2015 Voting and Election Information for SVBC Members

Share Tweet Our December 2015 election is now open and all current SVBC members are being contacted to be involved in this crucial process. This year’s election includes voting on a new Bike to Work Day role for SVBC and on eight candidates for the Board of Directors: five returning and three new. The entire slate of candidates and the merger have been strongly recommended by the current SVBC Board; we think you will agree when you read their statements, but they need your votes! Voting is open from November 23 through December 6. The election is being held online, and an email with the link and information was sent to all current members for whom SVBC has an email address. If you are a member and did not receive notice of the election on December 2, then it is possible we do not have your correct email. Please send inquiries regarding the ballot to Anne Fisher, afisher@bikesiliconvalley.org. There will also be an opportunity to vote at the Winter Party on December 4. Vote to approve merger of Bay Area Bicycle Coalition into Silicon Valley Bicycle Coalition ACTION: Approve the recommendation from SVBC Board of Directors to have Bay Area Bicycle Coalition merge into SVBC, and coordinate the regional Bike to Work Month. Summary The Board of Directors of Silicon Valley Bicycle Coalition is recommending a merger with Bay Area Bicycle Coalition (BABC), in which SVBC will assume all of BABC’s assets and liabilities. This includes BABC’s existing contract with the Metropolitan Transportation Commission (MTC) to coordinate Bike to Work Day (BTWD). SVBC would continue with the regional Bike...
A Potential New Bike to Work Day Role for SVBC

A Potential New Bike to Work Day Role for SVBC

This update on SVBC’s role in Bike Month was authored by our executive director Shiloh Ballard. Having come from the world of policy advocacy, many of my friends ask how the new job is going and whether I miss advocacy. Yes and no. It’s easy for me to gravitate towards the work of our policy team – working with Caltrain to increase bike capacity, figuring out the next phase of bike share on the Peninsula, or coordinating with Santa Clara County leaders on a potential new transportation sales tax. But instead I’m focused on what many might characterize as the more mundane but necessarily elements of the Bike Coalition: reviewing contracts, raising money, and playing a support role to a great team. One project that is on my plate is something that you don’t often hear of in the nonprofit world but is rampant in the for-profit sector – a merger and acquisition. In this case, the intent isn’t to gobble up competition, but rather to leverage SVBC’s strengths to improve how a regional program is run. Bike coalitions are often best known for their Bike to Work programs. This is certainly true in the Bay Area, where Bike to Work Day and Bike Month (in May) gets tens of thousands of people on their bikes. Financial backing for Bike Month comes from two main sources, the Metropolitan Transportation Commission (MTC) and corporate sponsorships. Currently, MTC contracts directly with the Bay Area Bicycle Coalition (BABC) to run the program for the nine-county Bay Area. BABC was formed years ago for several reasons, one of which was to oversee Bike...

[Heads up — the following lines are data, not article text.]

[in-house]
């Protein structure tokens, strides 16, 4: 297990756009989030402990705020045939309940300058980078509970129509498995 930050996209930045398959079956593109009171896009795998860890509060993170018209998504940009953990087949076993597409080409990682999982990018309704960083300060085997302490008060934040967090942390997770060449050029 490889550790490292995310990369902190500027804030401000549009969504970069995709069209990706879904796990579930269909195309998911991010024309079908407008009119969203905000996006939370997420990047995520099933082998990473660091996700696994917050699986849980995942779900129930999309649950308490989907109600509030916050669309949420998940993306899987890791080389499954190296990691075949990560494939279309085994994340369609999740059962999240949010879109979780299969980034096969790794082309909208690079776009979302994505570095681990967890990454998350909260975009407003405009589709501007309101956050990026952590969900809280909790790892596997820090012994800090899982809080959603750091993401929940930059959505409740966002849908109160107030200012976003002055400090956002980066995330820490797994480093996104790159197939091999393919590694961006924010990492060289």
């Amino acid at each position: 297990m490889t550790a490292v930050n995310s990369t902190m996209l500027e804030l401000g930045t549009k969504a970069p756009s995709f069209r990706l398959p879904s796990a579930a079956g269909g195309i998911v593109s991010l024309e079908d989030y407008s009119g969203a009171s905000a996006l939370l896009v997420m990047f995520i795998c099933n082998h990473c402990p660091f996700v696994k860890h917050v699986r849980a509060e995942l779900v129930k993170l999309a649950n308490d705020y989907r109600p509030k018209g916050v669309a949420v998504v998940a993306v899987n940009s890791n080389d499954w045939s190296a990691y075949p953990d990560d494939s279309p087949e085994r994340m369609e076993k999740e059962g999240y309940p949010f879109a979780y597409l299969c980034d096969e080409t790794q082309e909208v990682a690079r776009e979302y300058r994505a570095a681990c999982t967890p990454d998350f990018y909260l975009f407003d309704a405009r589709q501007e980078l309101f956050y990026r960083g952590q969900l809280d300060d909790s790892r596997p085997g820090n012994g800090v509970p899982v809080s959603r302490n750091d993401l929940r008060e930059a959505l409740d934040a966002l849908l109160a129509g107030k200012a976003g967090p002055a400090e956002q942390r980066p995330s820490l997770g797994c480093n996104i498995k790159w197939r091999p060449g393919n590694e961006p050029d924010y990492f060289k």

Spotlight: Google, SVBC’s 2015 Corporate Cycling Champion

Spotlight: Google, SVBC’s 2015 Corporate Cycling Champion

Tweet Share Friday’s SVBC Annual Dinner will be an opportunity to honor some of this year’s biggest bicycle advocates in Silicon Valley. Along with Janet Lafleur being honored with the 2015 Ellen Fletcher Volunteer Award, Google will be honored with the 2015 Corporate Cycling Champion Award. Google has shown a commitment to reducing single-occupancy vehicle trips and encouraging healthy transportation options for their employees. But beyond its employees, Google understands and appreciates the myriad of societal benefits that come with more people riding bikes in their communities. With their Google Bike Vision Plan, published in partnership with Silicon Valley Bicycle Coalition, Google envisions a place where anyone from ages 8 to 80 can ride a bike safely and comfortably. Google’s Jeral Poskey and Brendon Harrington took some time to answer some questions from us. Enjoy, and be there on October 30 as we honor their efforts at our Annual Dinner! 1. Can you tell us why supporting a safe and accessible bicycling environment, both at Google and in Silicon Valley, is a priority for Google? Biking is a great way to commute, has a low carbon footprint, and it improves riders’ health. Biking is also the best way to add new capacity to our transportation networks. If we can shift more people from cars to bikes, everyone benefits. In addition to building infrastructure, we’re doing a variety of other things to encourage cycling. Our gbikes are probably the largest community bike share program in the Bay Area. We also have a fleet of commuter bikes we loan to Googlers visiting from other offices, people who would ordinarily assume they...